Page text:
Now, go back to the File tab, click Info again, and click the Encrypt with Password button. You'll see this dialogue box:

Enter a password. Reenter it in the Verify field, then click OK.

Let's go back and click Info on the File tab again. Go to the far right side of the screen and click View and Edit Database Properties.

In this window, you can edit the properties of your database. Click OK when you're finished viewing or editing.

Access Options

Also under the File tab, on the left hand side of the screen, you'll see Options. These are your Access Options. Click on Options, and we'll show you what you can do in Options.

Choose a tab from the left hand side to set the options. You can flip through these tabs to see what features each contains, and what you can do with them.

Tabs and the Ribbon

In Access 2007, Microsoft introduced tabs and the ribbon. This carried over into 2013 and then into 2016. The Ribbon starts with the tabs you see at the top of the page labeled File, Home, Create, External Data, and Database Tools. These tabs are divided into groups which you will see below the tab. These make up the ribbon.

Groups contain toolbars. These groups are in place to provide the features you might need when clicking on that particular tab. The groups are labeled. Those labels are in gray at the bottom of each group. In the Home tab, the groups are Views, Clipboard, Sort & Filter, Records, Find, and Text Formatting. The toolbars for these groups are located just above the labels.


To view additional features for each group, click on the arrow at the bottom right of each group beside the label.

In the picture below, you see the Home tab. To see additional features for Text Formatting, for example, you'd click on the arrow to the right of Text Formatting.

This is where you can set additional Text Formatting options, which we will explain later.

The Navigation Pane

The Navigation Pane opens by default on the left side of the Access window. It looks like this:

You can use the Navigation Pane to search within your database. It also lists all the tables to make navigating to them quick and easy.

Trusting a Database

If you've used previous versions of Access before, you had to make choices whenever you opened a database. You had to choose security levels and if you wanted to run code that could be potentially unsafe.

In Access 2016, you don't have to worry about that. Access disables all potentially unsafe code for you, regardless of what version of Access was used to create the database. You'll find this feature very helpful if you're opening databases you didn't create.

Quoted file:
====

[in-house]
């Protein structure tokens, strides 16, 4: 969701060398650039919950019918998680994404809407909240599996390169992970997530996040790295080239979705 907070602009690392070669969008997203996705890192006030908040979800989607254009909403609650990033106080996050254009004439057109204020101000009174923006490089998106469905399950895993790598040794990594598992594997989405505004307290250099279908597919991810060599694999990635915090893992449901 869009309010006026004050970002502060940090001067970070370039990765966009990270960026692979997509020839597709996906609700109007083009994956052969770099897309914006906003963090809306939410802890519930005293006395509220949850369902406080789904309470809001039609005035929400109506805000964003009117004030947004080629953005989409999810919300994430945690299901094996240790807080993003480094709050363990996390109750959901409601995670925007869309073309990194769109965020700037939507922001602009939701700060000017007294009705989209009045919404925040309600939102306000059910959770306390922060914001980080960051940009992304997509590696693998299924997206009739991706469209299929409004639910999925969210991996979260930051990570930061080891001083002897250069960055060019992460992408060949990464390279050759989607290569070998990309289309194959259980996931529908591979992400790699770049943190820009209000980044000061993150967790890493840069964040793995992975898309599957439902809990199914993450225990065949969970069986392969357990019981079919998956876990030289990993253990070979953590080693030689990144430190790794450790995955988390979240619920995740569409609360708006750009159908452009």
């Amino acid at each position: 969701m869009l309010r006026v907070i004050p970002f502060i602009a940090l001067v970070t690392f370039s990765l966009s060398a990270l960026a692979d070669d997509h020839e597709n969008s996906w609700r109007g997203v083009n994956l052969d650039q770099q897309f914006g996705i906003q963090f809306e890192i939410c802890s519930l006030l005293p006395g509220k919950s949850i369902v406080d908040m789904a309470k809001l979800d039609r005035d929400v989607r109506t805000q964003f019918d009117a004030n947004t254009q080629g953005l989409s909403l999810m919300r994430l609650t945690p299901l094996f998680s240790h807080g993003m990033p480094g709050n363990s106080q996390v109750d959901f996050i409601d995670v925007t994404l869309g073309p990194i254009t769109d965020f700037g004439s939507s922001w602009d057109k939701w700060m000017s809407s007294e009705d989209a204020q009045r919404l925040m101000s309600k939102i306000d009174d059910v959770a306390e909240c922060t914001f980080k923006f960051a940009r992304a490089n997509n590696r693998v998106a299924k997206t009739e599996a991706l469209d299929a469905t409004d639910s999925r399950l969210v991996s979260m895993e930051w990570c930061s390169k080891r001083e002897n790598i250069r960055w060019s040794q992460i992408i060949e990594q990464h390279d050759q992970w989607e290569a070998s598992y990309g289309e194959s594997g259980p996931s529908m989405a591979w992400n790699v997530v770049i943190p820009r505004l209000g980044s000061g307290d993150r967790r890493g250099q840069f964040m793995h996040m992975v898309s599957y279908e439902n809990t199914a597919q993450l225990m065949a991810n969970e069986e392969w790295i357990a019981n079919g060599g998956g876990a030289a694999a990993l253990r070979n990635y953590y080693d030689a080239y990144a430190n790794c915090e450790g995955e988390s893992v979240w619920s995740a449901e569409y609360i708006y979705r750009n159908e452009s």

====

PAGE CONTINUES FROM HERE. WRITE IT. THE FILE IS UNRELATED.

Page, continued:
Whenever you try to open a database in Access 2016, you'll see this warning in your Message Bar.

If you trust the database, click Enable Content. You'll then be able to access the database, make changes to it, and everything else you would normally do. If you do not trust it, exit out of the database. 

Object Views

Object Views

Object views are simply different ways of viewing the object that you're working on. Some views will allow you to do heavier editing and changes, some are simply for viewing, and others let you complete certain tasks. Let's learn about the different ways to view the objects in Access so you can see exactly what we mean.

Table Views

We already put together the fields for our table in the Design view.

To view the different views, right click on the table for which you want to change the view, as shown below.

You'll then see your choices:

  • Design View is where you design the table by adding fields (columns)
  • Datasheet View is where we enter data

Earlier versions of Access included PivotTable and PivotChart views. However, they have been discontinued in Access 2016.

Form Views

If you create a form (which you'll learn to do in the next few lessons), you can then right click on that form to select a view:

Form View lets you view your form as shown below.

Layout View shows you the layout of your form with all the data fields that will contain information. It is more visual than Design view. Real data is displayed in Layout View. You can use this view to improve the appearance and usability of a form, but there are a lot of tasks that you have to use Design view to complete.


Design View shows you the design of your form in more detail than Layout view. In Design view, you can see headers, footers, and detail sections. You cannot see your data while you're making design changes, but you can do some tasks very easily in Design view whereas they'd be more complicated to do in Layout View such as:

  • Add controls to the form. These controls might be labels, images, rectangles, and lines.
  • Edit the text box control sources in the text boxes instead of having to use the property sheet.
  • Resize form sections.
  • Change form properties that can't be changed in Layout View.

Again, don't worry if this all sounds like pig Latin right now. This is simply an overview to make things a little simpler when we start to create our own forms.

Don't worry about knowing what you need to do in each view.

Query Views

There are three query views, which you can see in the snapshot below. You can find these views by right clicking on the query tab, just the same as we clicked on the tab for the form or the table.

A query is simply a way of viewing certain data from your tables.


The Design View allows you to design your query and choose what fields you want using a visual representation of the tables. It looks like this:

This is where you design your query.

The SQL view displays the code that determines what the query will display, and looks like this:

You also have the Datasheet View (where you'll view the data).


Familiarize yourself with the views and how to find them. Remember, design views allow you the most control to edit and design your object.

Report Views

When creating a report, you have four views:

  • Report View
  • Layout View
  • Design View
  • Print Preview

You can see all these pictured below. Again, just right click the report tab after you've created a report.

The Report View is shown below and shows your report.

The Layout View shows the layout of your report, just as the name implies. You can use this view to edit the layout, sometimes as simply as using drag and drop. You can see your data in Layout View.


The Design View doesn't show your data, but it shows headers, footers, etc. just like in the Design View for forms.

Print Preview shows how your form will look when printed. You cannot edit your report when in this view.